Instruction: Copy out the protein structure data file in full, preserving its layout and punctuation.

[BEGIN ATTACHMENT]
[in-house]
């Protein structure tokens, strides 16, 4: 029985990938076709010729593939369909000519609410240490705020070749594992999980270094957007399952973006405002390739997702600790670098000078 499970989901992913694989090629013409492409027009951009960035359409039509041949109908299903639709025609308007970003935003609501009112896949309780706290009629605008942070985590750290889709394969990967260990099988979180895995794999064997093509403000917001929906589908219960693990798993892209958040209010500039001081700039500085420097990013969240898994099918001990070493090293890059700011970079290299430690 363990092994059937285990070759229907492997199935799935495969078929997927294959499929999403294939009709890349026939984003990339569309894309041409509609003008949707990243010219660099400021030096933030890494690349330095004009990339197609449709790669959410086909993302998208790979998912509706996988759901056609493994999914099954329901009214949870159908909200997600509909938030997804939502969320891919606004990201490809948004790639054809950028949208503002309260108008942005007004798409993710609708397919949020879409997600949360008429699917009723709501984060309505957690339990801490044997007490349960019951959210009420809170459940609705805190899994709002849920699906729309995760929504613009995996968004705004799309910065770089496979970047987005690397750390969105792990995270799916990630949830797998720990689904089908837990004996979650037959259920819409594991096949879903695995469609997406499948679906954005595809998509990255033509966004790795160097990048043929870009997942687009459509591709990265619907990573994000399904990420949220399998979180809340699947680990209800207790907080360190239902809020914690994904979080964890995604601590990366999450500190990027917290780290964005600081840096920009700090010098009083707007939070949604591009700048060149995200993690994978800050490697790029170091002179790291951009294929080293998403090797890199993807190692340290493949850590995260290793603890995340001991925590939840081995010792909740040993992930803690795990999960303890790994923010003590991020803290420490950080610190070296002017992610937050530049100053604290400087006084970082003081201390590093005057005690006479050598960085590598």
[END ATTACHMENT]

[in-house]
């Protein structure tokens, strides 16, 4: 029985990938076709010729593939369909000519609410240490705020070749594992999980270094957007399952973006405002390739997702600790670098000078 499970989901992913694989090629013409492409027009951009960035359409039509041949109908299903639709025609308007970003935003609501009112896949309780706290009629605008942070985590750290889709394969990967260990099988979180895995794999064997093509403000917001929906589908219960693990798993892209958040209010500039001081700039500085420097990013969240898994099918001990070493090293890059700011970079290299430690 363990092994059937285990070759229907492997199935799935495969078929997927294959499929999403294939009709890349026939984003990339569309894309041409509609003008949707990243010219660099400021030096933030890494690349330095004009990339197609449709790669959410086909993302998208790979998912509706996988759901056609493994999914099954329901009214949870159908909200997600509909938030997804939502969320891919606004990201490809948004790639054809950028949208503002309260108008942005007004798409993710609708397919949020879409997600949360008429699917009723709501984060309505957690339990801490044997007490349960019951959210009420809170459940609705805190899994709002849920699906729309995760929504613009995996968004705004799309910065770089496979970047987005690397750390969105792990995270799916990630949830797998720990689904089908837990004996979650037959259920819409594991096949879903695995469609997406499948679906954005595809998509990255033509966004790795160097990048043929870009997942687009459509591709990265619907990573994000399904990420949220399998979180809340699947680990209800207790907080360190239902809020914690994904979080964890995604601590990366999450500190990027917290780290964005600081840096920009700090010098009083707007939070949604591009700048060149995200993690994978800050490697790029170091002179790291951009294929080293998403090797890199993807190692340290493949850590995260290793603890995340001991925590939840081995010792909740040993992930803690795990999960303890790994923010003590991020803290420490950080610190070296002017992610937050530049100053604290400087006084970082003081201390590093005057005690006479050598960085590598």